Vilfredo Pareto’s Big Contribution

Economists have a different way of viewing the world.  Take the Italian economist, engineer and philosopher Vilfredo Pareto, who lived from 1848 to 1923.  Among his other accomplishments, he discovered what is known today as Pareto’s Principle, or Pareto’s Rule.  He realized that 20 percent of the people controlled 80 percent of the wealth in Italy, and that got him to thinking about relationships.  (Supposedly, this discovery was helped along when Pareto discovered 80 percent of his peas came from 20 percent of the plants in his garden.)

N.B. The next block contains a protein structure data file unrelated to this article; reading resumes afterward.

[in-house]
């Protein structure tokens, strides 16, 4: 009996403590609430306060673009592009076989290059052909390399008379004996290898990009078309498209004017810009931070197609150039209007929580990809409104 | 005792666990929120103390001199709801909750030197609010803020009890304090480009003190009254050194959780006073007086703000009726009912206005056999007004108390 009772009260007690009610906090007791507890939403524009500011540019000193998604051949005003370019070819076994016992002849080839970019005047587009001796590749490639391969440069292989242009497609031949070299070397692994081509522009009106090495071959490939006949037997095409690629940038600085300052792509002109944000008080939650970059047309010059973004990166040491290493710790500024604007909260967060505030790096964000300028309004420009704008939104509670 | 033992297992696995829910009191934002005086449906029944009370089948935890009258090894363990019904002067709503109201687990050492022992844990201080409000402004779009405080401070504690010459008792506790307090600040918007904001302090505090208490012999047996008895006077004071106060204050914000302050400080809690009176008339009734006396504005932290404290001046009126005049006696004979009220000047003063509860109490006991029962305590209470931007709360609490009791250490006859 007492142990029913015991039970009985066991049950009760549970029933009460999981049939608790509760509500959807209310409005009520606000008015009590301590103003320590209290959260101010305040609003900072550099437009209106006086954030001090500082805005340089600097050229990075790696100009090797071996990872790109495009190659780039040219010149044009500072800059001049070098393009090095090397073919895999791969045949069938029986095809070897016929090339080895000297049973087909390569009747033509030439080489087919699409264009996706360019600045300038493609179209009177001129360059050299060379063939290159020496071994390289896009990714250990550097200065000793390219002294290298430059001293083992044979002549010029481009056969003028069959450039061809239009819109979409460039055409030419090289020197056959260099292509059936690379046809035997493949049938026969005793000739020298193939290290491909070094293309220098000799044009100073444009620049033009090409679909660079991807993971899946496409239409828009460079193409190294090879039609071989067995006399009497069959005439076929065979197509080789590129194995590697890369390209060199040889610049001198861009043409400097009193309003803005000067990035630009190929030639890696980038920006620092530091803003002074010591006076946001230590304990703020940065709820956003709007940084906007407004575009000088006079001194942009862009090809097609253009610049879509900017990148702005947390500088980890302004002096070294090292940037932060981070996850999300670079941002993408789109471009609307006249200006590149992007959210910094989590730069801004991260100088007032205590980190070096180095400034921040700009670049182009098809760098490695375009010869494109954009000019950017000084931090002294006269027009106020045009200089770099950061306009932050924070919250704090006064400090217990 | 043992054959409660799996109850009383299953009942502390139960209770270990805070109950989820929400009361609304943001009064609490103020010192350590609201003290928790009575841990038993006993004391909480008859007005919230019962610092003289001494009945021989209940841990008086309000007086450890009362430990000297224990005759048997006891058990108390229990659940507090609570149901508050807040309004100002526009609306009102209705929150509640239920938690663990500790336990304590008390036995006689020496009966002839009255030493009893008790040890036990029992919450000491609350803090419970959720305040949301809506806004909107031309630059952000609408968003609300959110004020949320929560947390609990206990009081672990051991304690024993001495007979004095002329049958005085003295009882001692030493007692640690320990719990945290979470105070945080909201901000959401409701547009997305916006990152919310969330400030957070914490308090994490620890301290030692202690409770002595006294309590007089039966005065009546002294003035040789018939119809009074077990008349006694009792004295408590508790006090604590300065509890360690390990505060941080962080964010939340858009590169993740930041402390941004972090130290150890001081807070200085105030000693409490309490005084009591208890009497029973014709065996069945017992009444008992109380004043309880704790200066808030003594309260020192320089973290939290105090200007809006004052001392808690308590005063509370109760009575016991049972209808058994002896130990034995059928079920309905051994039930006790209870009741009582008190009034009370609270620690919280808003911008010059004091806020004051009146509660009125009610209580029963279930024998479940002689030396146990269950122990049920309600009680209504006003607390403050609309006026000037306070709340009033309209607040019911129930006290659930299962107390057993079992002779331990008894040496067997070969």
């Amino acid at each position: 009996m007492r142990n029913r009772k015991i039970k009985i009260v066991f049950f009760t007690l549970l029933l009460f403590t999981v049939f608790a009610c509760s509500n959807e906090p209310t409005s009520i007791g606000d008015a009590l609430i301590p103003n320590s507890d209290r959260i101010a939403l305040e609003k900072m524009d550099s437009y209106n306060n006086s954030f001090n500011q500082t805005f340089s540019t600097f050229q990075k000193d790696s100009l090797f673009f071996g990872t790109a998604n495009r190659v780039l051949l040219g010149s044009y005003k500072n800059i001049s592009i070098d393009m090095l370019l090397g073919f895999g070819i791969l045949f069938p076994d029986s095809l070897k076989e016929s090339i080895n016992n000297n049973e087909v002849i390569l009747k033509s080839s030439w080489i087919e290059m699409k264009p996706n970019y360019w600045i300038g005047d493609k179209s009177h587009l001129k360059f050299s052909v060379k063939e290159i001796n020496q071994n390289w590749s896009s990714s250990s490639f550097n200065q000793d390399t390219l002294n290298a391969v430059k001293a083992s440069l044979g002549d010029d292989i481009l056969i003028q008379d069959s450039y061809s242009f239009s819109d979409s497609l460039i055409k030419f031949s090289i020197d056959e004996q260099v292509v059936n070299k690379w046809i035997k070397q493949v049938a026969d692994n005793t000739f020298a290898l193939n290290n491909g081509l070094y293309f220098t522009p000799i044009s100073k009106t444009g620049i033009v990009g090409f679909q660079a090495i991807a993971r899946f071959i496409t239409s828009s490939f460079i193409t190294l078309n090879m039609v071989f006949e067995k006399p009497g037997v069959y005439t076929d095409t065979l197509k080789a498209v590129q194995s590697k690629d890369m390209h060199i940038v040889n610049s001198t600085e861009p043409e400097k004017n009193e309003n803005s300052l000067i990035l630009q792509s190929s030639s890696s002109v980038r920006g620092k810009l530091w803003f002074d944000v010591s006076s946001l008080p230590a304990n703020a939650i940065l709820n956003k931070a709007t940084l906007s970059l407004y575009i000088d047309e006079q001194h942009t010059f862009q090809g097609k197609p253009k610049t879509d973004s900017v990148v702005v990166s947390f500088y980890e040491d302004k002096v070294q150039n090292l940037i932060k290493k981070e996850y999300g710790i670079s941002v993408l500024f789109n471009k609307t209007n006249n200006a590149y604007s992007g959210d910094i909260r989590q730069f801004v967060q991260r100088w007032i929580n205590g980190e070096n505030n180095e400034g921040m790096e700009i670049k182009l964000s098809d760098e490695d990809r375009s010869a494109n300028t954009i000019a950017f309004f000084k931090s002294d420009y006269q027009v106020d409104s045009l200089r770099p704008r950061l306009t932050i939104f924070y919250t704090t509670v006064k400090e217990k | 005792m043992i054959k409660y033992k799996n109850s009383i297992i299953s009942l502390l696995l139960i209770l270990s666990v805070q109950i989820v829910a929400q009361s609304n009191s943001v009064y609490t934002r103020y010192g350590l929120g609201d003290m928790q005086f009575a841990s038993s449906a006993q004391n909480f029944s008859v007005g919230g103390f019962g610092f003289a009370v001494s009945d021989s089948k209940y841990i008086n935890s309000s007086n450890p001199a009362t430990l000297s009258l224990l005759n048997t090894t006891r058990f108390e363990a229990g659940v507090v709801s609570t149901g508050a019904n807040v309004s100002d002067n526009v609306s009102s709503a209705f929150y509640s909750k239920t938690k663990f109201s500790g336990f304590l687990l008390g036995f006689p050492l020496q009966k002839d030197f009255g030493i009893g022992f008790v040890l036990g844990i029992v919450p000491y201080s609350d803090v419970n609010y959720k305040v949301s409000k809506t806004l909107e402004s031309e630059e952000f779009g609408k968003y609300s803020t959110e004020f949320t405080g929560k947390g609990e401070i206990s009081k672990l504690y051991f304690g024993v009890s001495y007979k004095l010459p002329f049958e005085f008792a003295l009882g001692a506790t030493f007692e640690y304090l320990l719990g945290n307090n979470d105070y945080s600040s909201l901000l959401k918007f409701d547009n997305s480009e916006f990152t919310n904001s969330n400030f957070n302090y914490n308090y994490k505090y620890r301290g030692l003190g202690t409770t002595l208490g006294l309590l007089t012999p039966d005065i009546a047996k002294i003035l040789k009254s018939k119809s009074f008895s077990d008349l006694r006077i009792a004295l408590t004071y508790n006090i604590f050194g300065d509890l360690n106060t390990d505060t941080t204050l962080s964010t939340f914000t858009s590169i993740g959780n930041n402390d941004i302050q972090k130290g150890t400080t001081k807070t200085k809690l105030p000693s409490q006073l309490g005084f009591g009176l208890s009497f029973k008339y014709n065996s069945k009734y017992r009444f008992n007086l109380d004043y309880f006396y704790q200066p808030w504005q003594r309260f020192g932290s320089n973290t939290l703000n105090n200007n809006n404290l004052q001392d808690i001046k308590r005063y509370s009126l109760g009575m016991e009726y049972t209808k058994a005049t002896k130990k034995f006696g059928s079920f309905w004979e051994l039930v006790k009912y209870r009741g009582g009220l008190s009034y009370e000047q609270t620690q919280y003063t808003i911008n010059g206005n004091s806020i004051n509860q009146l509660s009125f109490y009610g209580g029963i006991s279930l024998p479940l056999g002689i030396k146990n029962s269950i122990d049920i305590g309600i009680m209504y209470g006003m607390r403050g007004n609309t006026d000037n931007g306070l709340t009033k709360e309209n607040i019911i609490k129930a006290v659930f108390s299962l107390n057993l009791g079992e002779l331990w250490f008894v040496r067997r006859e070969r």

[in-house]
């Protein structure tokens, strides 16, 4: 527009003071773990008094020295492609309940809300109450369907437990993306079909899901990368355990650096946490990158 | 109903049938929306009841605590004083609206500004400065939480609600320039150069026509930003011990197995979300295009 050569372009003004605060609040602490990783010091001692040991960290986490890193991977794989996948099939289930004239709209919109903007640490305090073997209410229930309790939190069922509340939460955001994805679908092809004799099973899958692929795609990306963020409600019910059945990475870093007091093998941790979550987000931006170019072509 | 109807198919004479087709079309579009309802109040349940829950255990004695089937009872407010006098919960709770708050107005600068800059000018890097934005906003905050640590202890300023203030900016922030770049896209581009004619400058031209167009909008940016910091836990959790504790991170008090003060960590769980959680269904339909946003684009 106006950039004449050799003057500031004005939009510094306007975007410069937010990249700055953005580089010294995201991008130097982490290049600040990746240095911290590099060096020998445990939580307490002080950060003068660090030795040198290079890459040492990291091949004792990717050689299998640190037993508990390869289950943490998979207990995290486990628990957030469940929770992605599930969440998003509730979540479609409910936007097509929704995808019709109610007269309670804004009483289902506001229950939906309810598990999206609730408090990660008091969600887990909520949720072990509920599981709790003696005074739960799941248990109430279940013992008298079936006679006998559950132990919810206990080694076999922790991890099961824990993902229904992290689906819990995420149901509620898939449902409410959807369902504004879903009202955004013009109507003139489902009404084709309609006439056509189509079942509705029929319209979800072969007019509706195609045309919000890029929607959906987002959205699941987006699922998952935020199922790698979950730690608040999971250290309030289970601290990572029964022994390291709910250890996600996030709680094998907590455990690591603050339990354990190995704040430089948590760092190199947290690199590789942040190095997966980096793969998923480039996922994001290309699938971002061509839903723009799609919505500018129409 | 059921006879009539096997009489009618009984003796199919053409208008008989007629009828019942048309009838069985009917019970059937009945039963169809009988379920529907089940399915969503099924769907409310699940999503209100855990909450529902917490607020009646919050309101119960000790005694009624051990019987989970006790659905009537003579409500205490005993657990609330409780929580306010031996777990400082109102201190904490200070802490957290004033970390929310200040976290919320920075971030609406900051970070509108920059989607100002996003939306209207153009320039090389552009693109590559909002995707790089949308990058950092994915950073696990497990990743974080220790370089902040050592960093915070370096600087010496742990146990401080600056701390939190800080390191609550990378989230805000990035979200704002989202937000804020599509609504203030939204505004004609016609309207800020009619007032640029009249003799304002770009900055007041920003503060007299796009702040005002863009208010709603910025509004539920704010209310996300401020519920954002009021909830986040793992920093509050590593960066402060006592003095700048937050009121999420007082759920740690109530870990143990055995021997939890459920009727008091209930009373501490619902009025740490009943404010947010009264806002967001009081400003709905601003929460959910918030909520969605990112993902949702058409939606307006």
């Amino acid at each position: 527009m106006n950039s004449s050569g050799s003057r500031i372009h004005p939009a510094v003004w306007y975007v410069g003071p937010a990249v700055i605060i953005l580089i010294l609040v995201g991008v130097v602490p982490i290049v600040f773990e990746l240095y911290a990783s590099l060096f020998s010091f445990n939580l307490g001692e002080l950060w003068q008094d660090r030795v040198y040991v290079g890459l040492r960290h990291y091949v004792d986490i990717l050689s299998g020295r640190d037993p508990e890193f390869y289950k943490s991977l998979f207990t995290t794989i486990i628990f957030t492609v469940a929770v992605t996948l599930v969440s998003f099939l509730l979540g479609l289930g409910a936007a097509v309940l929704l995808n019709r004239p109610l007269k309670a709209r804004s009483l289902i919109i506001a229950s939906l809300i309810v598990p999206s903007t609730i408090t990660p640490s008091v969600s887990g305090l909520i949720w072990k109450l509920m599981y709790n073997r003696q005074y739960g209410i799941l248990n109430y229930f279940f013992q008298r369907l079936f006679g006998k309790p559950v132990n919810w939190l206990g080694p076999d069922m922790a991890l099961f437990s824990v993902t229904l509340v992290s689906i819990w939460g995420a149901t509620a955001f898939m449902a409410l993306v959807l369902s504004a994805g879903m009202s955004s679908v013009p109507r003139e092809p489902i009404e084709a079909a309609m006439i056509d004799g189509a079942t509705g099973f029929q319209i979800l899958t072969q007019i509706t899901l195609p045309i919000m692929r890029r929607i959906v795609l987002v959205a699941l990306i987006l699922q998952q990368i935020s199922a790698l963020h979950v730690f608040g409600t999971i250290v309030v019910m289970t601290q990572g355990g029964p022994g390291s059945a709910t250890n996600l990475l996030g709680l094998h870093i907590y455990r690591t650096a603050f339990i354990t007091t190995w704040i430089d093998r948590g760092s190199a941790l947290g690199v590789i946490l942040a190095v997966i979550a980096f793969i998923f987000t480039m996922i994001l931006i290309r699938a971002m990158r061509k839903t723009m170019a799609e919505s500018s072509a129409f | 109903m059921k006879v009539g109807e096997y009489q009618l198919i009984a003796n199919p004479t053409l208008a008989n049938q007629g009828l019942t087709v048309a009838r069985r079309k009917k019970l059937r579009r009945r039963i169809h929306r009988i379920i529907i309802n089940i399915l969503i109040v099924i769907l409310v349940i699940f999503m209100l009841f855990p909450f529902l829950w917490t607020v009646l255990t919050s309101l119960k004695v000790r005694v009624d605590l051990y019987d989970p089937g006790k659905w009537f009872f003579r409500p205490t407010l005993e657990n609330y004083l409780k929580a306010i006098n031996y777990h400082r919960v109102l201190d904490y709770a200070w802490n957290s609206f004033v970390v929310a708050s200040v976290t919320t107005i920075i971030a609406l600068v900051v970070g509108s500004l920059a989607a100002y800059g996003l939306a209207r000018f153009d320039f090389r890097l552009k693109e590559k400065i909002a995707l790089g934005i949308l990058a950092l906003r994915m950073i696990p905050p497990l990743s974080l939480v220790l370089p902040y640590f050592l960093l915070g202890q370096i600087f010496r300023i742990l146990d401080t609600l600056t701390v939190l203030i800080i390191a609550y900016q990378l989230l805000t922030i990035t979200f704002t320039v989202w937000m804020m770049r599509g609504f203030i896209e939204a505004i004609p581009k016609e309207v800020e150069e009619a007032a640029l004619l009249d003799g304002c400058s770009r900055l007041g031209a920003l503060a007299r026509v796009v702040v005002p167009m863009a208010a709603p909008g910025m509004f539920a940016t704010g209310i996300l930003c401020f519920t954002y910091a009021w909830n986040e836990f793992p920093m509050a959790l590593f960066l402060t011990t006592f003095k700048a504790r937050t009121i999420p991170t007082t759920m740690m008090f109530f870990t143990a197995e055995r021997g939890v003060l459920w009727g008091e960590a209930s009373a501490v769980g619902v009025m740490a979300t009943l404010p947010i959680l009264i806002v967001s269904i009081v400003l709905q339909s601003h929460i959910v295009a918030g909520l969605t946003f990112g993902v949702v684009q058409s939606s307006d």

This 80-20 rule has since found a universal application.  It can usually be considered a management tool, as in about 80 percent of a company’s profits come from 20 percent of the time its employees spend at work, 80 percent of your problems come from 20 percent of your people, 80 percent of your warehouse space is taken up by 20 percent of your product, and so forth.

Others have tried to apply this very broadly, as in 20 percent of the police make 80 percent of the arrests, 20 percent of the soldiers do 80 percent of the fighting, and 20 percent of baseball players hit 80 percent of the home runs.

In any event, it’s another way of viewing the world.

There is a good article on Pareto’s Principle at


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